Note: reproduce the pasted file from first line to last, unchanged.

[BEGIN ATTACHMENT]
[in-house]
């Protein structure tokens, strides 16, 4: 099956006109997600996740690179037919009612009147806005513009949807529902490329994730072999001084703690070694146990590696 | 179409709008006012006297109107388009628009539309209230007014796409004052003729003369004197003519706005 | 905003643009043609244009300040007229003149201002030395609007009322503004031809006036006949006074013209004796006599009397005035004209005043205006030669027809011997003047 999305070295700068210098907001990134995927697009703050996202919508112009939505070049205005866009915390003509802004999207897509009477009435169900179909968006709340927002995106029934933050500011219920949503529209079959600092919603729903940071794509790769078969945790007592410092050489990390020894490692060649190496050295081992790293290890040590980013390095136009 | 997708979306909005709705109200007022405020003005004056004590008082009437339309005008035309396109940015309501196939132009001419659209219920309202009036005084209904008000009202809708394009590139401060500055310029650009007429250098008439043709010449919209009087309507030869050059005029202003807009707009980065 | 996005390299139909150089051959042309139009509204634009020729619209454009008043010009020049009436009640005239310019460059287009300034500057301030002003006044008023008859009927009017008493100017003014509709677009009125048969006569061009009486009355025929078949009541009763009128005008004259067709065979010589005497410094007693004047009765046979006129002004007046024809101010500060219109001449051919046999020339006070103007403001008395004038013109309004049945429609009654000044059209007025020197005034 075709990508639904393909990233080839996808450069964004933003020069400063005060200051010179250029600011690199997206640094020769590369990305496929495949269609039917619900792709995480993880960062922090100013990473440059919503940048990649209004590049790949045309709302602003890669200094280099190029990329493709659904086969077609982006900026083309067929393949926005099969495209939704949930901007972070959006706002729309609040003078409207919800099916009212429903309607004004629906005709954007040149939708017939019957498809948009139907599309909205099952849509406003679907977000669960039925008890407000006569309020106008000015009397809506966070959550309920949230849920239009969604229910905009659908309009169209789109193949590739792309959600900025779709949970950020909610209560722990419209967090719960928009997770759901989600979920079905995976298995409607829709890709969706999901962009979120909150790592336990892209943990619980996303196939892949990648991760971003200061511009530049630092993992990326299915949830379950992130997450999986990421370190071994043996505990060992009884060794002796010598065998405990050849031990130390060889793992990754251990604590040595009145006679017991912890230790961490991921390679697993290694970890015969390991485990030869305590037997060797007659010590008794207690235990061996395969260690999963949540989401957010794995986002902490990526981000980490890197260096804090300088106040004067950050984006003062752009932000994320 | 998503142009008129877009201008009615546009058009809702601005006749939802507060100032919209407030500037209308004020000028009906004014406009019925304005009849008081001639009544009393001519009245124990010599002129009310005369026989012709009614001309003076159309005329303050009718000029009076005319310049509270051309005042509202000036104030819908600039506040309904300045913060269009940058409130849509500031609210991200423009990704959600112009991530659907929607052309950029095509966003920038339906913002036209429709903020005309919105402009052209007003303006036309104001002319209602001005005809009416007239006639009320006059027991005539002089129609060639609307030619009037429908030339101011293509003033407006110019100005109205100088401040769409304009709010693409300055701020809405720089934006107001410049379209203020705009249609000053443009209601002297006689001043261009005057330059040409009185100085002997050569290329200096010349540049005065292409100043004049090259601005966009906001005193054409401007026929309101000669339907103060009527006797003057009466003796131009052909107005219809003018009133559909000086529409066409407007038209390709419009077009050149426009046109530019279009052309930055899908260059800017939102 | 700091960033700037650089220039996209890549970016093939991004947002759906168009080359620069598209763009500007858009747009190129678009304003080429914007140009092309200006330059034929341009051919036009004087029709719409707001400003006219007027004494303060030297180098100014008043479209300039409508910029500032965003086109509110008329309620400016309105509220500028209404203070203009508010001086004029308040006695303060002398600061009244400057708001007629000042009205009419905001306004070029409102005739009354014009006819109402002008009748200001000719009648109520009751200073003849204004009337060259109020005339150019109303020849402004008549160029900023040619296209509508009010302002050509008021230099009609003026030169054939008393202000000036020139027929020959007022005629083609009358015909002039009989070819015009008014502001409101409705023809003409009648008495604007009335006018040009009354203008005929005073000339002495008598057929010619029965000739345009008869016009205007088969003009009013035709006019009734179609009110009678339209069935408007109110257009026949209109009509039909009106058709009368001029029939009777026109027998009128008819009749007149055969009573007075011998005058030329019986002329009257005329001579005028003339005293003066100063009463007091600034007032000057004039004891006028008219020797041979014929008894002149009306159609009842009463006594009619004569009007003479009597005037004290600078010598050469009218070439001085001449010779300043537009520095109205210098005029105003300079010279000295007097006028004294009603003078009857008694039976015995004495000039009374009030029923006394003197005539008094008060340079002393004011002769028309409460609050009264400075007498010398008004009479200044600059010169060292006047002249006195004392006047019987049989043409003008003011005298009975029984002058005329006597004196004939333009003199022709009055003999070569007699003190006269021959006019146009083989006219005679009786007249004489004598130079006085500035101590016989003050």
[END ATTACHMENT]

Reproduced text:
[in-house]
């Protein structure tokens, strides 16, 4: 099956006109997600996740690179037919009612009147806005513009949807529902490329994730072999001084703690070694146990590696 | 179409709008006012006297109107388009628009539309209230007014796409004052003729003369004197003519706005 | 905003643009043609244009300040007229003149201002030395609007009322503004031809006036006949006074013209004796006599009397005035004209005043205006030669027809011997003047 999305070295700068210098907001990134995927697009703050996202919508112009939505070049205005866009915390003509802004999207897509009477009435169900179909968006709340927002995106029934933050500011219920949503529209079959600092919603729903940071794509790769078969945790007592410092050489990390020894490692060649190496050295081992790293290890040590980013390095136009 | 997708979306909005709705109200007022405020003005004056004590008082009437339309005008035309396109940015309501196939132009001419659209219920309202009036005084209904008000009202809708394009590139401060500055310029650009007429250098008439043709010449919209009087309507030869050059005029202003807009707009980065 | 996005390299139909150089051959042309139009509204634009020729619209454009008043010009020049009436009640005239310019460059287009300034500057301030002003006044008023008859009927009017008493100017003014509709677009009125048969006569061009009486009355025929078949009541009763009128005008004259067709065979010589005497410094007693004047009765046979006129002004007046024809101010500060219109001449051919046999020339006070103007403001008395004038013109309004049945429609009654000044059209007025020197005034 075709990508639904393909990233080839996808450069964004933003020069400063005060200051010179250029600011690199997206640094020769590369990305496929495949269609039917619900792709995480993880960062922090100013990473440059919503940048990649209004590049790949045309709302602003890669200094280099190029990329493709659904086969077609982006900026083309067929393949926005099969495209939704949930901007972070959006706002729309609040003078409207919800099916009212429903309607004004629906005709954007040149939708017939019957498809948009139907599309909205099952849509406003679907977000669960039925008890407000006569309020106008000015009397809506966070959550309920949230849920239009969604229910905009659908309009169209789109193949590739792309959600900025779709949970950020909610209560722990419209967090719960928009997770759901989600979920079905995976298995409607829709890709969706999901962009979120909150790592336990892209943990619980996303196939892949990648991760971003200061511009530049630092993992990326299915949830379950992130997450999986990421370190071994043996505990060992009884060794002796010598065998405990050849031990130390060889793992990754251990604590040595009145006679017991912890230790961490991921390679697993290694970890015969390991485990030869305590037997060797007659010590008794207690235990061996395969260690999963949540989401957010794995986002902490990526981000980490890197260096804090300088106040004067950050984006003062752009932000994320 | 998503142009008129877009201008009615546009058009809702601005006749939802507060100032919209407030500037209308004020000028009906004014406009019925304005009849008081001639009544009393001519009245124990010599002129009310005369026989012709009614001309003076159309005329303050009718000029009076005319310049509270051309005042509202000036104030819908600039506040309904300045913060269009940058409130849509500031609210991200423009990704959600112009991530659907929607052309950029095509966003920038339906913002036209429709903020005309919105402009052209007003303006036309104001002319209602001005005809009416007239006639009320006059027991005539002089129609060639609307030619009037429908030339101011293509003033407006110019100005109205100088401040769409304009709010693409300055701020809405720089934006107001410049379209203020705009249609000053443009209601002297006689001043261009005057330059040409009185100085002997050569290329200096010349540049005065292409100043004049090259601005966009906001005193054409401007026929309101000669339907103060009527006797003057009466003796131009052909107005219809003018009133559909000086529409066409407007038209390709419009077009050149426009046109530019279009052309930055899908260059800017939102 | 700091960033700037650089220039996209890549970016093939991004947002759906168009080359620069598209763009500007858009747009190129678009304003080429914007140009092309200006330059034929341009051919036009004087029709719409707001400003006219007027004494303060030297180098100014008043479209300039409508910029500032965003086109509110008329309620400016309105509220500028209404203070203009508010001086004029308040006695303060002398600061009244400057708001007629000042009205009419905001306004070029409102005739009354014009006819109402002008009748200001000719009648109520009751200073003849204004009337060259109020005339150019109303020849402004008549160029900023040619296209509508009010302002050509008021230099009609003026030169054939008393202000000036020139027929020959007022005629083609009358015909002039009989070819015009008014502001409101409705023809003409009648008495604007009335006018040009009354203008005929005073000339002495008598057929010619029965000739345009008869016009205007088969003009009013035709006019009734179609009110009678339209069935408007109110257009026949209109009509039909009106058709009368001029029939009777026109027998009128008819009749007149055969009573007075011998005058030329019986002329009257005329001579005028003339005293003066100063009463007091600034007032000057004039004891006028008219020797041979014929008894002149009306159609009842009463006594009619004569009007003479009597005037004290600078010598050469009218070439001085001449010779300043537009520095109205210098005029105003300079010279000295007097006028004294009603003078009857008694039976015995004495000039009374009030029923006394003197005539008094008060340079002393004011002769028309409460609050009264400075007498010398008004009479200044600059010169060292006047002249006195004392006047019987049989043409003008003011005298009975029984002058005329006597004196004939333009003199022709009055003999070569007699003190006269021959006019146009083989006219005679009786007249004489004598130079006085500035101590016989003050």